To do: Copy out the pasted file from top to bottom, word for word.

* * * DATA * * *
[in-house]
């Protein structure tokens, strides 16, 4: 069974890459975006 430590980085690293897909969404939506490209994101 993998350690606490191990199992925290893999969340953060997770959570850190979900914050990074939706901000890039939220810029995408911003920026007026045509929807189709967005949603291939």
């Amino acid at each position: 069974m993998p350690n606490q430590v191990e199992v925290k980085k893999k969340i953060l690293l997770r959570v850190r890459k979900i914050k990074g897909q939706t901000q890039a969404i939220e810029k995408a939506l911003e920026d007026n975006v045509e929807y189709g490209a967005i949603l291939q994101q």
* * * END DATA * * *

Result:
[in-house]
């Protein structure tokens, strides 16, 4: 069974890459975006 430590980085690293897909969404939506490209994101 993998350690606490191990199992925290893999969340953060997770959570850190979900914050990074939706901000890039939220810029995408911003920026007026045509929807189709967005949603291939």
């Amino acid at each position: 069974m993998p350690n606490q430590v191990e199992v925290k980085k893999k969340i953060l690293l997770r959570v850190r890459k979900i914050k990074g897909q939706t901000q890039a969404i939220e810029k995408a939506l911003e920026d007026n975006v045509e929807y189709g490209a967005i949603l291939q994101q």